There’s a chilling story on the front page of today’s New York Times. It’s about one woman–Victoria Montenegro–who learned as an adult that the man who raised her had stolen her from her parents who he then had tortured and killed. This was part of a larger effort–apparently unique to Argentina–in which the military junta took children from those they deemed enemies of the state. I’ve written about it before as it has become a fairly well-known chapter of modern history. Nevertheless, this specific account of one young woman’s experience is startling.
Ms. Montenegro was (understandably, to my mind) unwilling to embrace the truth. But eventually DNA testing left her facing an undeniable truth. Her parents were Hilda and Roque Montenegro. They had been kidnapped by the junta when she was 13 days old and she was taken from them. The man who directed their torture and murder claimed her as his daughter when she was four months old.
The DNA provides irrefutable evidence of Montenegro’s heritage and, as such, it is damning evidence of the truth. It’s value in this regard is undeniable. But is apart from it’s role as evidence of a terrible history, what is the actual importance of the genetic link in this story?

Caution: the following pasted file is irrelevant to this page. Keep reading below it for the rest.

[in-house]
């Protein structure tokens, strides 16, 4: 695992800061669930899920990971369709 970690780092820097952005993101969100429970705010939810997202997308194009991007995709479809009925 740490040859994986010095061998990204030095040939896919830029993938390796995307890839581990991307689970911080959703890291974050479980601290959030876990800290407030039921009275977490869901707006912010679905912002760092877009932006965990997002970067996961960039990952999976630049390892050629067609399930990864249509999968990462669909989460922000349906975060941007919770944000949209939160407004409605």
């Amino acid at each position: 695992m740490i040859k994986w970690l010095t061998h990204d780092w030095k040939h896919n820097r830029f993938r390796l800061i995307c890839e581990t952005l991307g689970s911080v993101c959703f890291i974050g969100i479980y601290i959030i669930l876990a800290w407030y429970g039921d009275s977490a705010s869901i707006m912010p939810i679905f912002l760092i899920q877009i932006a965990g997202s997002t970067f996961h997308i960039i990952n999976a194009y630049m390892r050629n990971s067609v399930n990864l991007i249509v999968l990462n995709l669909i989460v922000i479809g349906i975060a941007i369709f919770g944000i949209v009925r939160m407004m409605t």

Here’s what I mean. Suppose Victoria Montenegro had not been genetically related to Hilda and Roque Montenegro. Suppose instead Victoria had been conceived with third-party gametes from other people and then that Hilda Montenegro had given birth to her. Would this make the events that followed any less appalling? They would be harder to prove–because you wouldn’t have the DNA evidence. But the difficulty of proof is a matter apart from the wrongfulness of the act. If it could be proved, would it be any less wrong?
Or suppose the Montenegros had adopted Victoria at the time she was born. Would that have excused the actions of the junta? Would it make this a lesser offense?
For me the answers here are clear–it wouldn’t matter. What makes the underlying conduct reprehensible is the violent shattering of an existing family. The people who raised Victoria Montenegro–and particularly her father–perpetrated a vile crime that was directly to their benefit and then spent decades lying to her about that. The DNA was the clinching evidence, but for me it is just that–evidence.
DNA is powerful in many ways in our culture today. It frequently serves as convincing evidence of what has happened in the past. I think it is important to be careful, however, to separate its evidentiary function from other roles it may play.